Describing his practical reasons for choosing NTA, Dr Stelmachowski said: "It's useful to evaluate the particle sizes prior to the TEM analysis which is much more expensive and time consuming and which requires good quality samples. We want to know the size and dispersion of the active phase particles prior to deposition on monolithic substrate. We'll soon be launching a new facility for continuous flow synthesis in supercritical conditions. Here, the synthesis product will be analysed directly from the reactor in suspension. As different experimental conditions will yield products of different sizes, using NTA will be very important to this research."

Continuing to describe his experiences, Dr Stelmachowski said "Before using NTA, I used dynamic light scattering (DLS) but encountered several problems whereas NTA is fast and easy to operate. The most very important feature for me is that NTA works with powders in suspension so the sedimentation and presence of big particles is not an issue here as it was with DLS. Powders with large dispersion of particle sizes are much more easily characterized. The thing with sedimentation is that it is caused by the presence of very large particles, usually from not very well-ground powder. This means the preparation of the sample is less demanding, much easier with NTA."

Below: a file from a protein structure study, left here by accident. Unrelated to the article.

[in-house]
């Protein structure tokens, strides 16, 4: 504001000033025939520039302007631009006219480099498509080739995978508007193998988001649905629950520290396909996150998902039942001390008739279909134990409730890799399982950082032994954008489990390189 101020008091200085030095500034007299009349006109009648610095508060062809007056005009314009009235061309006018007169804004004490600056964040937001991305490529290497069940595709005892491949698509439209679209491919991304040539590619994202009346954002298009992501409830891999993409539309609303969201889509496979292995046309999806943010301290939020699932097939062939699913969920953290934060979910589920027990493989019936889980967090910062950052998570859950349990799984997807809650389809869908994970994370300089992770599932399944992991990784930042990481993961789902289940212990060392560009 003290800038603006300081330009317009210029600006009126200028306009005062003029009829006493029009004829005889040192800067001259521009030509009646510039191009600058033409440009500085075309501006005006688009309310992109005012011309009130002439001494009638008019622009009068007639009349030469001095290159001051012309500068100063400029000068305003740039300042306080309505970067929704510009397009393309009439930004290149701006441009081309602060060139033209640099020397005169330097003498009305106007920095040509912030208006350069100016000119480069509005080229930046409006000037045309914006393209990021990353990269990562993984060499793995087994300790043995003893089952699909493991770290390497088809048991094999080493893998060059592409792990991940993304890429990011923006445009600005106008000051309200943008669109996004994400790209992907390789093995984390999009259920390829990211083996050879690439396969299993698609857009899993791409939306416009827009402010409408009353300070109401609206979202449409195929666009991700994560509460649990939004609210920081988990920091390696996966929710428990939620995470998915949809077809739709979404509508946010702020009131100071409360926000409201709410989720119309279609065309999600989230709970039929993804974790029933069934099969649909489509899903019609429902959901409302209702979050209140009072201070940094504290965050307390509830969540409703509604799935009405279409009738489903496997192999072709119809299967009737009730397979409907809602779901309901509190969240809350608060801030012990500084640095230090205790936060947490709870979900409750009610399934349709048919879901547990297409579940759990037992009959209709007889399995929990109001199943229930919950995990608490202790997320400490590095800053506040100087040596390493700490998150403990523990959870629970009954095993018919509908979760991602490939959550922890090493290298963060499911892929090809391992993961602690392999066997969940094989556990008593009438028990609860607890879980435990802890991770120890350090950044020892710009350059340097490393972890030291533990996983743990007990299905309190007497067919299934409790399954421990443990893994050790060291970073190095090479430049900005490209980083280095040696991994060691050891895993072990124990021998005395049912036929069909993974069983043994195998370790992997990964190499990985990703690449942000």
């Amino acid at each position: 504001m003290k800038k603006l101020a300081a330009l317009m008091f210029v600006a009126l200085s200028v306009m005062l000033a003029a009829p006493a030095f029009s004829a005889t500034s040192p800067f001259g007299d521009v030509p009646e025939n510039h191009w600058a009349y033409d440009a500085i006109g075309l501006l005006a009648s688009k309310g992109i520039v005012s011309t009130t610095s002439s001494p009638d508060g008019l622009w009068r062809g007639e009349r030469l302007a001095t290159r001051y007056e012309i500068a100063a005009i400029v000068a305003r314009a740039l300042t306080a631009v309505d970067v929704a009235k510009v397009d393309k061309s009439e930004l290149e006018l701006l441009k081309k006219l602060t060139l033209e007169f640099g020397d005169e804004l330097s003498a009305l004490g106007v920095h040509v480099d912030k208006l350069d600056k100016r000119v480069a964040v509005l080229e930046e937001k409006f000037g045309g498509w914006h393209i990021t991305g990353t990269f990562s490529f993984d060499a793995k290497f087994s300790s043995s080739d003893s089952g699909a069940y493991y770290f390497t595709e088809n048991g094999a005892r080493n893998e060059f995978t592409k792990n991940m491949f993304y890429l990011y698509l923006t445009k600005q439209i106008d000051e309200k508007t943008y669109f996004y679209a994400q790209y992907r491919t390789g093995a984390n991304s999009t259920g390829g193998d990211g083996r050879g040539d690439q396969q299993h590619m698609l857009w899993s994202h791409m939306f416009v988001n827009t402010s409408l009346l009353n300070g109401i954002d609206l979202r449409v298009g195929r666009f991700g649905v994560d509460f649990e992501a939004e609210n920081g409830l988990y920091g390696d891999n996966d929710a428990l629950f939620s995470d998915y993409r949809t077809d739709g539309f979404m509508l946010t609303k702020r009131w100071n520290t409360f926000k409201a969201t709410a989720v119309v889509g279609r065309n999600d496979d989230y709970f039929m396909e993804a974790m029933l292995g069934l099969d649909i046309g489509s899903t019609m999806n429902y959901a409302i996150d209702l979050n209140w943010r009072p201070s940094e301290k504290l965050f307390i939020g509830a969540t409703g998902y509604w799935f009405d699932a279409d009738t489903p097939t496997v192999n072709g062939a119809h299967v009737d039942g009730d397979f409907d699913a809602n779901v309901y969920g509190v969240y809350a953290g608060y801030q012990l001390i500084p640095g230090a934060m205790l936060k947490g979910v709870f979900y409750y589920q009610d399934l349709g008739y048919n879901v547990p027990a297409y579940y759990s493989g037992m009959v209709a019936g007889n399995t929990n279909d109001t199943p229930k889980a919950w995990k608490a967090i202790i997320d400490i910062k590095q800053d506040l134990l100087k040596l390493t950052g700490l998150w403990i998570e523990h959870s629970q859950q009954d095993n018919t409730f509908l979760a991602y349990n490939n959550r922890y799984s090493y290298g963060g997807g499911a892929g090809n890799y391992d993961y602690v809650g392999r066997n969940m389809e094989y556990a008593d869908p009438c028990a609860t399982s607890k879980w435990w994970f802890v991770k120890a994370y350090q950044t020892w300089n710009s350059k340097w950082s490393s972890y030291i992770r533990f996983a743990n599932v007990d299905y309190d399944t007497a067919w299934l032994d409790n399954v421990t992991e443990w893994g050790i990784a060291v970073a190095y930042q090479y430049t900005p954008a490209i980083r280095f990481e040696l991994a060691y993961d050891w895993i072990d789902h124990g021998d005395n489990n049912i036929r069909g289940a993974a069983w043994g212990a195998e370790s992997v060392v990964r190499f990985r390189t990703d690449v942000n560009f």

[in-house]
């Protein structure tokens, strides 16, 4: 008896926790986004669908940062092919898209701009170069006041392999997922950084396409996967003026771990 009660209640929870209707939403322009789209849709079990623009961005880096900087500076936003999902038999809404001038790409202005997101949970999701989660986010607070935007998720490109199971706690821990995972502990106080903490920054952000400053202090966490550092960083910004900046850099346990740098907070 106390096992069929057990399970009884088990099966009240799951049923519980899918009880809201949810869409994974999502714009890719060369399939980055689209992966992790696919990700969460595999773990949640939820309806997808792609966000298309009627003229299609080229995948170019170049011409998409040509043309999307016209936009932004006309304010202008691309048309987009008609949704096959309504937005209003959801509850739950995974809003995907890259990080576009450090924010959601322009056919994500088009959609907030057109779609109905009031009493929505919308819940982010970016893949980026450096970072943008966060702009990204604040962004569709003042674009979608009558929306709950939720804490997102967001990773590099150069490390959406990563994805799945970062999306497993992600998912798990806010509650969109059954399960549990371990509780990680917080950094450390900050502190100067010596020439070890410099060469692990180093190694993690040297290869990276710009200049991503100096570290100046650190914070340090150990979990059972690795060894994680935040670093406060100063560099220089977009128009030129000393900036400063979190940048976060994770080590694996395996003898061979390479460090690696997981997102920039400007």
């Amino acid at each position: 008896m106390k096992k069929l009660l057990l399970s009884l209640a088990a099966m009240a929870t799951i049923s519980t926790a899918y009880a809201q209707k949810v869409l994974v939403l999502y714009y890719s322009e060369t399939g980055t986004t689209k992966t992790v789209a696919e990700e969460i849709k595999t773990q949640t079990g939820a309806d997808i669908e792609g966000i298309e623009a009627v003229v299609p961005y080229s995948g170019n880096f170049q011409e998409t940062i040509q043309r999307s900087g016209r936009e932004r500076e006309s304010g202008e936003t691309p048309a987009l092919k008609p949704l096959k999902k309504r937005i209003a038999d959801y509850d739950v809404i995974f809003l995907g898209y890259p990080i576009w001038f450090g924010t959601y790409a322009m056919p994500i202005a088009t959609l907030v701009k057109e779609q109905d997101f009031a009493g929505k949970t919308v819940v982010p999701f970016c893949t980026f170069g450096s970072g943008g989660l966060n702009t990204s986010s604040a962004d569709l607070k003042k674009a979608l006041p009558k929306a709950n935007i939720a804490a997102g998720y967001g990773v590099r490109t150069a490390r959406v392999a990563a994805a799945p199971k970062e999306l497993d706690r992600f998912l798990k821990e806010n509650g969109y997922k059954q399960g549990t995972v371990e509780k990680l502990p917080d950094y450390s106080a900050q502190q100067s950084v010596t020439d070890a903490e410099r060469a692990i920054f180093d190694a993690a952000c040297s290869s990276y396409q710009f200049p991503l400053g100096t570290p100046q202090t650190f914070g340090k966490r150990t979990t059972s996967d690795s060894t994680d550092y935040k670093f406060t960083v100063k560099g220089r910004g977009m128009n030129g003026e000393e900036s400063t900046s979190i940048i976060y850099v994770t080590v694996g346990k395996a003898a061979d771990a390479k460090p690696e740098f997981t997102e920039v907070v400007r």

To find out about the company and to learn more about particle characterization using NanoSight's unique Nanoparticle Tracking Analysis solutions, visit www.nanosight.com and register to receive the next issue of NanoTrail, the company's electronic newsletter.